Diagnostic testing and changes to teaching practice in Year 9 mathematics classes
AffiliationMelbourne Graduate School of Education
Document TypeMasters Research thesis
Access StatusOpen Access
© 2014 Jacqueline Quenette
Teachers can use various means, including diagnostic tests, to determine their students’ knowledge. It is of interest to know the ways in which teachers interpret and act upon such diagnostic information. The aim of this study was to examine the use of a particular diagnostic testing system by six teachers in Year 9 mathematics classrooms. The focus diagnostic system was the SMART system (Specific Mathematics Assessment that Reveal Thinking), which provides teachers with an online diagnostic test, diagnostic analysis and teaching advice. This study focused on the use of the SMART system in two topics, linear equations and linear graphs. The participant teachers were interviewed before each topic to ascertain the ways in which they gathered knowledge about student understanding, current and intended teaching practices, and how they met individual student’s learning needs. On conclusion of each topic, participants completed a questionnaire and an interview to determine if any changes had been made. The teachers found the SMART system gave them some useful data on their students. The diagnostic analysis revealed gaps or misunderstandings in some students’ knowledge, the teachers realised that they could no longer assume that all students had the requisite prior knowledge. Through this discovery, teaching practice changed in a number of ways. First, the teachers were able to decide on a better starting point for the particular topic. For example, if many students did not have the expected prior knowledge the teachers began the topic with earlier concepts. Second, teachers could identify groups of students with similar learning needs and these students could be provided with activities that supported their learning. Furthermore, for some teachers it changed their view of students mathematical ability from, ‘some students do not have the ability to learn maths’ to, ‘these students have gaps in their knowledge and if these gaps or misconceptions are addressed they could progress to more complex concepts’. Most significantly, teachers reported becoming more prepared with appropriate materials for either individual students or groups of students. Hence the SMART system supported teachers to cater for individual student needs by highlighting the learning needs of students.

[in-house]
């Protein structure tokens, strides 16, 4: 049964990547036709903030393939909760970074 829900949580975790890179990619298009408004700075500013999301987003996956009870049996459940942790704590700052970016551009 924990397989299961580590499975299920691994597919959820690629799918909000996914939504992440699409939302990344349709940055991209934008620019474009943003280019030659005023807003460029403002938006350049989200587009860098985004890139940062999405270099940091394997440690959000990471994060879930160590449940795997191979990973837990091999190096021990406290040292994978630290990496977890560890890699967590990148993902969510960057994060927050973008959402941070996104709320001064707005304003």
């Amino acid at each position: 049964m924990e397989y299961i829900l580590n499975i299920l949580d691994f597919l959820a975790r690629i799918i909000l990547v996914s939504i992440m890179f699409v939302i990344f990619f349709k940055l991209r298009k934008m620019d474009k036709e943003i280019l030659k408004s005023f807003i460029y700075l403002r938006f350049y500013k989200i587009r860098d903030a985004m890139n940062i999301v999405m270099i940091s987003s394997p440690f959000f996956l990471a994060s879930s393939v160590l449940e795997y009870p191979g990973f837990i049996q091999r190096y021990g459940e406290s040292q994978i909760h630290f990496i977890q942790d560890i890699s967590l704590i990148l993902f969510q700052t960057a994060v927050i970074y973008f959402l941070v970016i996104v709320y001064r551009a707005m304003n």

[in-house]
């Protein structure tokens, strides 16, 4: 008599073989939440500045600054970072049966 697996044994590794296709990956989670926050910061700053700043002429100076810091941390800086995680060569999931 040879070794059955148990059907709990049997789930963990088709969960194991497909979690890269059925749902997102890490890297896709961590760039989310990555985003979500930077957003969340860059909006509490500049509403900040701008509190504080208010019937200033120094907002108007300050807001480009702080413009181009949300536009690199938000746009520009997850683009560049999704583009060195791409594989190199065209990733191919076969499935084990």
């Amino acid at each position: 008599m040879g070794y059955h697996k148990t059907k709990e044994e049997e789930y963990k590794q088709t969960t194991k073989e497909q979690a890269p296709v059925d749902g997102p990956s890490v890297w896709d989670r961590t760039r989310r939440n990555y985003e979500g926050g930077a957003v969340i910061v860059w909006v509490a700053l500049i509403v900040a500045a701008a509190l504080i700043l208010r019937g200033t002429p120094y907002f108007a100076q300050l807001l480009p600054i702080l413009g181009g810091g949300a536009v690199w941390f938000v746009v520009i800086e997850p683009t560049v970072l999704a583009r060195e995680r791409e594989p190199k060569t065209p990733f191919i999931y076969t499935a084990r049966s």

Keywordsdiagnostic testing; mathematics; teaching practice; SMART test
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